From 1 July 2019, road freight businesses will have to report payments made to contractors to the ATO. This comes as a result of Federal Parliament passing the Treasury Laws Amendment (Black Economy Taskforce Measures No 2) Act on 15 November 2018.
When will the changes take effect?
As a result of the amendments, road freight businesses must report payments made to contractors to the ATO each year using the Taxable Payments Annual Report. Road freight businesses will need to lodge their first Taxable Payments Annual Report in August 2020 for payments made to contractors between 1 July 2019 and 30 June 2020.
The Act follows recent changes that extended the Taxable Payments Reporting System to businesses providing courier services. Courier businesses need to lodge their first Taxable Payments Annual Report in August 2019 for payments made to contractors between 1 July 2018 and 30 June 2019.
What are 'road freight services'?
The draft guidance material on the ATO website provides that 'road freight services':
- include transportation of freight by road, the leasing or hiring of trucks with drivers for road freight transport (wet hire) and road vehicle towing services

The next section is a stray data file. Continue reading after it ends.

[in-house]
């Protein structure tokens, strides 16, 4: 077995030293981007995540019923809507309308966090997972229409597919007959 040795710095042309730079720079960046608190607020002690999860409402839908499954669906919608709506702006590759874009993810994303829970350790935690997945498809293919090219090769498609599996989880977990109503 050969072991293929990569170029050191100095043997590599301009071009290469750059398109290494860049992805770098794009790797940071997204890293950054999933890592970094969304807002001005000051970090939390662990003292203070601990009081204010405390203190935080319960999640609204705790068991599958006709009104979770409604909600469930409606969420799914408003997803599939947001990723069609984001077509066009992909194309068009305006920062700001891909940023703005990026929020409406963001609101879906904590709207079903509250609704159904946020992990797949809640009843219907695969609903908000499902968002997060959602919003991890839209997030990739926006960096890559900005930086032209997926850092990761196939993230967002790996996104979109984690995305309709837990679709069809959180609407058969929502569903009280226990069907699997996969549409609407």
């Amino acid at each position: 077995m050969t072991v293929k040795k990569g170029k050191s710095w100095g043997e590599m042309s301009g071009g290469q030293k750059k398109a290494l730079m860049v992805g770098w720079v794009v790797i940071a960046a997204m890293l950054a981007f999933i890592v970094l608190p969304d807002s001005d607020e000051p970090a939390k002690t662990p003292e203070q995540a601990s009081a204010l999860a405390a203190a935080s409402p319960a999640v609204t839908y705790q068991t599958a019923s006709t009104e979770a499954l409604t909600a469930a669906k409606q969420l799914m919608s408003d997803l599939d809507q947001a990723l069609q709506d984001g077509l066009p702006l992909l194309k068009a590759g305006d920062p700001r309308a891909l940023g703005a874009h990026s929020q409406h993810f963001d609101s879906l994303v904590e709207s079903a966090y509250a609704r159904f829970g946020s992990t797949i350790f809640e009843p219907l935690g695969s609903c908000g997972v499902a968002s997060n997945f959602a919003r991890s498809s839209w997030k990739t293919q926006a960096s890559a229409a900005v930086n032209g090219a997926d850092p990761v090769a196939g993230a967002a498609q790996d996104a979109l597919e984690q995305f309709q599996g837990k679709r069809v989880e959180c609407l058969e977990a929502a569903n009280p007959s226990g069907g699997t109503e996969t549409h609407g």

- do not include the leasing or hiring trucks without drivers (dry hire), operating road freight terminals or providing crating or packing services.
What information will need to be reported?
The information road freight businesses will need to report includes:
- the contractor's ABN (where known)
- the contractor's name and address
- total amounts paid to the contractor during the financial year (including any GST).
Penalties may apply for not lodging the annual report by the due date.
The ATO will use the information to identify contractors in the industry who are not accurately reporting their income.
The ATO is also likely to share this information with the various Offices of State Revenue to assist in their payroll tax audit activity. Road freight businesses should check that payments to contractors are either included in their taxable wages calculations or fall within one of the relevant exemptions for payroll tax purposes
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This publication is for information only and is not legal advice. You should obtain advice that is specific to your circumstances and not rely on this publication as legal advice. If there are any issues you would like us to advise you on arising from this publication, please contact Cooper Grace Ward Lawyers.